A coffee and walnut cake is a classic for a reason: the flavours work so well together, it is always a crowd-pleaser (even in socially-distanced “crowds”!) and it tastes great.
This is the coffee and walnut cake I keep coming back to every time: not to sweet, with a light sponge and each mouthful giving a real coffee kick and that delightful crunch of walnuts.
I have been using this recipe for so many decades, tweaking it from time to time – as I so often do with my recipes – but keeping the very essence of what makes it a wonderful cake.
It’s like greeting an old friend whenever I make this cake.
That said, it is pretty much a standard all-in-one coffee and walnut sponge with a bit of my spin on things.
I sometimes add cocoa powder to the sponge for more of a mocha cake but on this occasion I allowed the chocolate to sneak into the filling: not too much, just enough to give little more than a hint.
This was a 6-egg cake as I had eggs that needed using up urgently so the classic dilemma: “omlette or cake?” surfaced, with cake winning out!
I made this in two deep 9″ cake tins – the sort of tins I use for Christmas cakes. This always works like a dream as there is no danger of over-filling shallower tins and risking having the cake mixture spill over the top: something that has happened to me on several occasions when I have not been more on the ball!
I made two icings here: the filling is a buttercream with the addition of coffee and dark chocolate. On this occasion I used some of my roasted coffee bean butter (recipe here) which gives a different layer of coffee flavour, but normal unsalted butter with some coffee works very well.
The icing on top was made with fondant icing sugar and fresh espresso coffee: just enough coffee to give a thick and just-spreadable icing with a proper coffee flavour. I love the way the fondant sets to have a good, sticky body to it – more so than using standard icing sugar.
I wanted the fondant so that I could spread it over the top and then nudge some of it over the edge so gravity can take over and give a simple drip effect.
Recipe: my ultimate coffee and walnut drip cake – serves about 16
- 6 large free-range eggs, at room temperature
- *self-raising flour
- *caster sugar
- *soft unsalted butter or margarine
- 4 teaspoons coffee granules dissolved in about a tablespoon or so of hot water
- 100g walnuts, coarsely chopped. (I recommend Whitworths’ Californian walnuts)
*weigh the eggs in their shell and the amount for each of the flour, sugar and butter will be the same weight as the total of the eggs. So with the cake in the photos, my eggs weighed a total of 253g, so I used 253g flour, 253g sugar and 253g butter
- 100g soft unsalted butter
- 100g soft roast coffee bean butter (or use just 200g unsalted butter and 1 teaspoon coffee granules dissolved in a little hot water)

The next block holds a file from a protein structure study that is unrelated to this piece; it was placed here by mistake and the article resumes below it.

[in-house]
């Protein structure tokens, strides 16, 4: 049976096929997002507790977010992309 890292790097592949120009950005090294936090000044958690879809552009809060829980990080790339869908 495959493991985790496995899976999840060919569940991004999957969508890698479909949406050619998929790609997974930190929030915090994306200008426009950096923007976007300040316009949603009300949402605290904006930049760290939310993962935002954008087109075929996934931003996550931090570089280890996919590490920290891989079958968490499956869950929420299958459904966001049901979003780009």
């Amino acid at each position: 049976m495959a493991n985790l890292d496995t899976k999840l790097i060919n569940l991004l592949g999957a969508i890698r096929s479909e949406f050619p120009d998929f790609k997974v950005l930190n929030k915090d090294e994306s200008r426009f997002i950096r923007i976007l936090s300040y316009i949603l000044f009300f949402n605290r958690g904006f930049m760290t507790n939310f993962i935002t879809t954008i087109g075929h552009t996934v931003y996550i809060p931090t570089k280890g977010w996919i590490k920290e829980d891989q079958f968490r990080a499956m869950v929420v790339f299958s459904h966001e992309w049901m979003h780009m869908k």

- 200g icing sugar
- 2-3 tablespoons cold milk
- 50g dark chocolate, melted and cooled
- a generous pinch of fine sea salt
- 100g fondant icing sugar
- cooled espresso coffee to mix
- walnut halves
(1) Preheat the oven to 160C (fan) and grease and base-line two 9″ cake tins with greaseproof. I used the deep cake tins here that I use for Christmas cakes (far deeper than needed but this always works like a dream)
(2) Mix the sponge ingredients with a wooden spoon until it all comes together to a smooth batter (with the pieces of walnuts interspersed evenly!). Divide between the two tins and level the tops. Bake for about 35-40 minutes or until well-risen and bouncy to the touch. The cakes should have shrunk a little away from the tin.
(3) Leave to cool for about 5 minutes in the tin and turn out to a wire rack to cool fully.
(4) For the buttercream filling, mix the butter(s), icing sugar and salt together – slowly at first to stop the icing sugar flying all around the kitchen. Add some of the milk to help it on its way – you might not need it all. Once you have a smooth buttercream, beat in the chocolate to incorporate fully.
(5) Sandwich the two sponges together with the buttercream, leaving about a tablespoon of buttercream.
(6) Spread the remaining buttercream thinly all over the top: this gives a simple “crumb-coat” so that when the drip icing is applied, it will spread smoothly without ripping out crumbs from the sponge. Ideally, chill it for 15 minutes or so to firm up the crumb-coat or just go for the drip icing straightaway.
(7) For the drip icing, put the fondant icing sugar in a medium bowl and add enough coffee to give a thick but spreadable consistency. Pour about 3-4 tablesooons or so onto the top of the cake and using a knife, gently ease it towards the edge. If you stop a centimetre of so from the edge tyhe icing might make its way to the edge – which is lovely. Or you can spread closer to the edge and nudge a little over the edge so it gives a simple drip effect.
(8) Once the icing has stopped dripping, decorate with walnut halves and leave until the drip icing has set before cutting.